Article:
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Manuel Holzhauer, Insurance Industry Executive at Microsoft Germany, and Dr. Jens Hirsch, Head of Sustainability & Scientific Research at BuildingMinds
What do the insurance industry and 100-yard-dash sprinters have in common? Well, both are focused on a clearly defined goal. Sprinters repeatedly measure and fine-tune every minute detail of their performance in order to optimize it for a decisive race. The insurance industry, on the other hand, is currently running briskly towards its sustainability goals, but largely without interim measurements and thus without orientation – which could be its undoing, given the ambitious scale of this undertaking.
Sustainability – often referred to as ESG (Environmental, Social, Governance) – increasingly determines how insurers act. As with other industries, insurers are currently primarily focused on the E, the environmental aspects, and in particular on carbon dioxide emissions. According to the Dutch environmental agency PBL, global greenhouse gas emissions before the coronavirus pandemic amounted to around 52 gigatonnes of CO2 equivalent. And the building sector deserves special attention: Although buildings are responsible for only about 30% of overall energy consumption, they produce around 40% of energy-related carbon dioxide emissions.
Affected on many levels
For insurers, climate change, due largely to CO2 emissions that have increased over decades, poses complex challenges. Consequently, it is essential to focus on reducing carbon dioxide emissions. However, if you look at the ways climate change affects the insurance industry when it comes to real estate, it quickly becomes apparent that focusing on emissions alone is not enough. Whether it is operations in owner-occupied real estate, real estate portfolios held as investment assets, or the underwriting side of the business – the consequences of climate change emerge in different ways. They are both regulatory and physical, as was made clear not least by the disastrous floods in Germany in recent years, as well as other devastating natural catastrophes around the world in 2021. Munich Re assesses global losses from natural catastrophes at US$280 billion, of which less than half were insured.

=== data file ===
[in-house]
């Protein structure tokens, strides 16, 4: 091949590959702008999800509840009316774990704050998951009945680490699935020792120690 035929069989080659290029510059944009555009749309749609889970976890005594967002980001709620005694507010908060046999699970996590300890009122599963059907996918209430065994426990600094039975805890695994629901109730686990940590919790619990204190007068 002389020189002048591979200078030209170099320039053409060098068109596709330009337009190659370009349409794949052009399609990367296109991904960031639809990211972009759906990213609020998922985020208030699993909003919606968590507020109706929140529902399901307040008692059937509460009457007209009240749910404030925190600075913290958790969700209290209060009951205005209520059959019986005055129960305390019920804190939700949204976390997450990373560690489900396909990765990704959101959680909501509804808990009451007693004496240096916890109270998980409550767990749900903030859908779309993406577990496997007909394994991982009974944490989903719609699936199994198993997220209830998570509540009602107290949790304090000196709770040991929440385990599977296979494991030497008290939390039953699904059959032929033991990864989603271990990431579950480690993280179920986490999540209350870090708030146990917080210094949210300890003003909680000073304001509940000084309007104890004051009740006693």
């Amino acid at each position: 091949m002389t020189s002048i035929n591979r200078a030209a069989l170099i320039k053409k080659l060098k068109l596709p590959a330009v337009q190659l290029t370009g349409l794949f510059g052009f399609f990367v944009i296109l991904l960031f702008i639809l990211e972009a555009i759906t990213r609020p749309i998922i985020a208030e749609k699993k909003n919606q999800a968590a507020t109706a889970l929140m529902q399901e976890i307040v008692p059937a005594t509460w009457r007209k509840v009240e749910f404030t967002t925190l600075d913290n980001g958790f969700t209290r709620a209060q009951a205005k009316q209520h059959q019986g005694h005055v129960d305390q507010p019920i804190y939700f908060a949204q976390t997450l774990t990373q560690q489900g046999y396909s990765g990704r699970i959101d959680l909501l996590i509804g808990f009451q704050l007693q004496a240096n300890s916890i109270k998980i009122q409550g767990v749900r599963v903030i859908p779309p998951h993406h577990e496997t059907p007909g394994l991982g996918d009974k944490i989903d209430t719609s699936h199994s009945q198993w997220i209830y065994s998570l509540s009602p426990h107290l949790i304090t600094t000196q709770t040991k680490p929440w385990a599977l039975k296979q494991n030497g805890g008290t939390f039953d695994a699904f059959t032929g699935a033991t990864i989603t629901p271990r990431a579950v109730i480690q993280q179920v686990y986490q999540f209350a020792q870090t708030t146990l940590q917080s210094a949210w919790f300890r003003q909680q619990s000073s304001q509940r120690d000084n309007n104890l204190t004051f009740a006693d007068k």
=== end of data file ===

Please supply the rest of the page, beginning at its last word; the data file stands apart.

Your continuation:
When it comes to possible strategies and measures for assessing and minimizing climate risks, real estate investments are an obvious choice, as they are subject to both physical and transitory risks. From both perspectives, reducing CO2 emissions is essential – and not only because the German Insurance Association (GDV) has proclaimed the goal of climate neutrality for German insurers’ own business processes by 2025 and for their investments by 2050. Moreover, many insurers have committed themselves to sustainable investment strategies, and many have signed up to the UN Net-Zero Asset Owner Alliance and/or the UN Net-Zero Insurance Alliance. The industry, which is more dependent on the trust of its customers than almost any other, must therefore act if it does not want to be accused of not living up to its responsibility and commitment – or worse: of greenwashing. Because simply erecting a beehive on the building’s roof, or planting young trees, is no longer good enough. The measures that are implemented must do much more. On top of that – and this is crucial – their success must be verifiable.
Reputational risks due to lack of data (transparency)
However, there is an enormous gap between this realization and targeted action, which becomes apparent in the lack of reliable data. What emissions are generated by insurers’ real estate investment assets, or even by the buildings insurers themselves occupy? Where does the data come from, and does it adequately reflect the current situation and future risks? What can be derived from the data – not only with regard to the management of real estate portfolios, but also, for example, the design of insurance products? In specific terms: Is it possible to make a data-based and thus valid prediction of the impact that a switch from oil or gas to renewable energies would have – across an entire portfolio? Many of these questions are still unanswered. While insurers do collect data, data collection must not be an end in itself. Both too little data and inaccurate data mean that, on the one hand, risks cannot be adequately assessed, managed, or insured, and on the other, that entrepreneurial decisions cannot be credibly justified.